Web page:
This month, The Buzz on HR is doing a series about the things I’ve learned on the other side of the HR equation, as an employee experiencing an event that happens to thousands of employees every day. Last week, I looked at Benefits. This week, it’s Employee Relations.
One of my favorite things to deal with in HR is Employee Relations. I enjoy investigating claims and I like helping managers and employees navigate through difficult issues. It is one of the places where I feel like I really get to make a positive difference in my workplace, either by getting rid of some booty-grabbing scumbag or mediating two employees through an impasse.
And I’ve been on the other side of these issues a time or two in my career. Once, I had a supervisor who made comments about my anatomy, I asked him to stop, he didn’t and I reported the issue. Another time, I was having serious problems with a subordinate employee and had to enlist help from my manager to get the situation back on track. It happens! And when it has happened to me, I dealt with it immediately, directly and appropriately.
However, when the issue wasn’t happening to me, but to someone else and I was just a witness, I wasn’t as clear and confident on what to do.
A few years ago, the Logistics Manager at the plant where I worked was making inappropriate racial and gender-biased comments to my work-friend, Carol. I overheard a few of the things while I was visiting her desk or in the cafeteria and she expressed to me privately that she was upset so I suggested she try to talk to him.
Carol confronted him and he gave her an insincere apology, but then he started reassigning her work to other people, stopped speaking to her and told the other people in the department not to talk to her either. She was afraid to report the problem to anyone higher than him because she didn’t want to risk losing her job. It was making things tense and uncomfortable for everyone in the department — and as an HR person, I knew it was on its way to becoming a violation of company policy and the law, if it hadn’t already crossed that line.
However, Carol was my friend and the Logistics Manager was someone I’d worked with for a long time without incident. I didn’t want to violate her confidence or take away her choices by reporting the issue on her behalf. I didn’t want to get the Logistics Manager in trouble and cause him to possibly lose his job.
I found myself giving myself the speech I gave to employees all the time who report issues and/or are witnesses to workplace incidents. I told myself it is not my fault this happened. I told myself telling what I observed didn’t make me a snitch. I told myself I was doing the right thing. And I told myself I shouldn’t be concerned about retaliation of any kind.
And I learned that my speech those people all that time was just a bunch of bull$#@!
After witnessing another incident, I reported the issue to my superiors on Carol’s behalf and without her knowledge. I absolutely felt like a snitch and I was concerned about retaliation. I felt guilty for reporting the issue without talking to Carol about it first because I’d taken her choice away on how to deal with what was happening to her. I felt guilty for sharing information that could cost a consistent-performing long-term employee his job. Most of all, I felt guilty for letting the problem linger so Carol had to be subjected to these insults and our company was expose to liability.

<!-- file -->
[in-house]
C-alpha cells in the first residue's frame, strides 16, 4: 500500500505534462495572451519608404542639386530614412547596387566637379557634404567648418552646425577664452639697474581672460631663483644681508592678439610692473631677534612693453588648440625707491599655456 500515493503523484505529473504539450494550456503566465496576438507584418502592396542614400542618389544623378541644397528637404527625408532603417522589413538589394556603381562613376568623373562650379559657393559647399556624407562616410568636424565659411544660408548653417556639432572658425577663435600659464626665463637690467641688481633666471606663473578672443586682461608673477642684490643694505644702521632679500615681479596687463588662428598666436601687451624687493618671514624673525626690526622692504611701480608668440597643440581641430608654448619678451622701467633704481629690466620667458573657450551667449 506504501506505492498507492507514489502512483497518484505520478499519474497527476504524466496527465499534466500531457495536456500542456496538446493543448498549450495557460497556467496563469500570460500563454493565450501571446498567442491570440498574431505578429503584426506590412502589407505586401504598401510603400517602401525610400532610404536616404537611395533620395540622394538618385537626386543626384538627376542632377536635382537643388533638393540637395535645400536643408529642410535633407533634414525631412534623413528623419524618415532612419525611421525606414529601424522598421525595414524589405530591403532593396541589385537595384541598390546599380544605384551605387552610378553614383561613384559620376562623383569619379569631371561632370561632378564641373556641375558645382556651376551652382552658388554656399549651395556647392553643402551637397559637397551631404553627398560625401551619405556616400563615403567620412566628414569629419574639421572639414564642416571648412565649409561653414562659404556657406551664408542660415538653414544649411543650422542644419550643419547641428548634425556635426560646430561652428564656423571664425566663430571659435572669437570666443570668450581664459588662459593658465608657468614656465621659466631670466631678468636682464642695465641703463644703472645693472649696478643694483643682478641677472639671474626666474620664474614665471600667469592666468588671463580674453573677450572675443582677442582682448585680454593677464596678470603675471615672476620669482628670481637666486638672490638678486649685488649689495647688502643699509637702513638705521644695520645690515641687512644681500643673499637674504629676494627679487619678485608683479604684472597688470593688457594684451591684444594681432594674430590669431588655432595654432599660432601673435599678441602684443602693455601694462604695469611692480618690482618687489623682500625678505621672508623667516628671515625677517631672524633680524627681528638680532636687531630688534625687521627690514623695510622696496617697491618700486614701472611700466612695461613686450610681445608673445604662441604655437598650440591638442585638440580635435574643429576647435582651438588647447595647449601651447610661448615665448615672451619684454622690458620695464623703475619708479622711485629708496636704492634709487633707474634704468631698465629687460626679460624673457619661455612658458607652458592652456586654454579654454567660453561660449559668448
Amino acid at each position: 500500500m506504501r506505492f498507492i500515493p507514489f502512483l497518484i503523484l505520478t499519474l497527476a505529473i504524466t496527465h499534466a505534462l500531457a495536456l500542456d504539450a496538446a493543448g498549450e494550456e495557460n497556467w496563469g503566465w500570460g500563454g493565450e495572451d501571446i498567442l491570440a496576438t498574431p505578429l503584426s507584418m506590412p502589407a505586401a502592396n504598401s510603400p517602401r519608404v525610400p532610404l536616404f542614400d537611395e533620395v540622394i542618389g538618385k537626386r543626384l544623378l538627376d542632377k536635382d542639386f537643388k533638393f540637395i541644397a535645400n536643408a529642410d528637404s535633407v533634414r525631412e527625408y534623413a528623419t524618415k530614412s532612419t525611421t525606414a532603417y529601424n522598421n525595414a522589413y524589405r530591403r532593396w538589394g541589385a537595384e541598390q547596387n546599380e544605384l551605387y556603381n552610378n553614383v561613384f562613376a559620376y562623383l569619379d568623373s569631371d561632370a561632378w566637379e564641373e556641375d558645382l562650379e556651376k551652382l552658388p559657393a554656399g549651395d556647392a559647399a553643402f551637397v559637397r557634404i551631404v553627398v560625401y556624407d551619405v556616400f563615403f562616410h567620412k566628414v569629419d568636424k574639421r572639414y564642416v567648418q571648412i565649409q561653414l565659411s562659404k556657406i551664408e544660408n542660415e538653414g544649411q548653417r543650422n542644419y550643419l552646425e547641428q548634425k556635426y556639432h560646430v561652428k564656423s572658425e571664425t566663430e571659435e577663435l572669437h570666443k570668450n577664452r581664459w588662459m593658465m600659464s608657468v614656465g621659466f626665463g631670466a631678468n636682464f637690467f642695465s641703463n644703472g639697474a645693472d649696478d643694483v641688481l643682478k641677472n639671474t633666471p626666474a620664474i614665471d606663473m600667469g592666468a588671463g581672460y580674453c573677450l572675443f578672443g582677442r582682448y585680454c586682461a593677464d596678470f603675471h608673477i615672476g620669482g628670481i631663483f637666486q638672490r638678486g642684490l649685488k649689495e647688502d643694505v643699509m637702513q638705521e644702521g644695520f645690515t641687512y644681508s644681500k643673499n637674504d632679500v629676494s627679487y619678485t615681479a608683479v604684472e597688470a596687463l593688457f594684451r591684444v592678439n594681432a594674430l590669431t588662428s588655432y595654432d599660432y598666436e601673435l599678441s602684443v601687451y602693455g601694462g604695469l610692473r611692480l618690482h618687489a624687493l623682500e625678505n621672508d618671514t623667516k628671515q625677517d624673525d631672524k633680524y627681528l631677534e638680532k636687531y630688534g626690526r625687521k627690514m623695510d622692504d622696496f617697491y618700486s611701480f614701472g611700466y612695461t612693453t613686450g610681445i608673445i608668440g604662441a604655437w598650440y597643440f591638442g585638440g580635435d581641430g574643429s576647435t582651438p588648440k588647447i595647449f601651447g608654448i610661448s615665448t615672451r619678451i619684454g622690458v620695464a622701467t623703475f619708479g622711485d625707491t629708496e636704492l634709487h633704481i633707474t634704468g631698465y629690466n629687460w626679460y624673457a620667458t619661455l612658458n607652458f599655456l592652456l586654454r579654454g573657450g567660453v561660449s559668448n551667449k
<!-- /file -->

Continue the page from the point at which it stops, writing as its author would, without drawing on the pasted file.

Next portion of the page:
However, I also felt relief that I was no longer carrying this secret around. Trying to manage the situation on my own to avoid the confrontation wasn’t helping anyone. I thought I had the situation under control, when it was actually the total opposite. And as soon as I notified my bosses about it, I immediately felt like a weight was lifted from me and I knew I had done the right thing.
It turned out that there were other witnesses who were afraid to come forward and say what they’d seen happen to Carol — and to tell the story of similar types things that happened to them! The Logistics Manager decided to retire early somewhere in the midst of the investigation. I was actually disciplined for failing to report the issue sooner. That really sucked — but I deserved it and I know I will never make that mistake again.
People are always watching HR to see if we are going to walk our talk about how workplaces should run and how issues should be managed. I learned not to compromise the integrity of my job function by being afraid to confront the most difficult issues. Anything less was a disservice to me, my company and my profession.
I would encourage anyone in their workplace faced with the same issue to heed the same advice. Do not bear the unnecessary burden of keeping the secret of someone who doesn’t deserve your loyalty. And never allow your friends to talk themselves out of standing up for themselves and their rights. It will be difficult and it may make you unpopular, but I am now 100% sure that it is the right and best thing to do.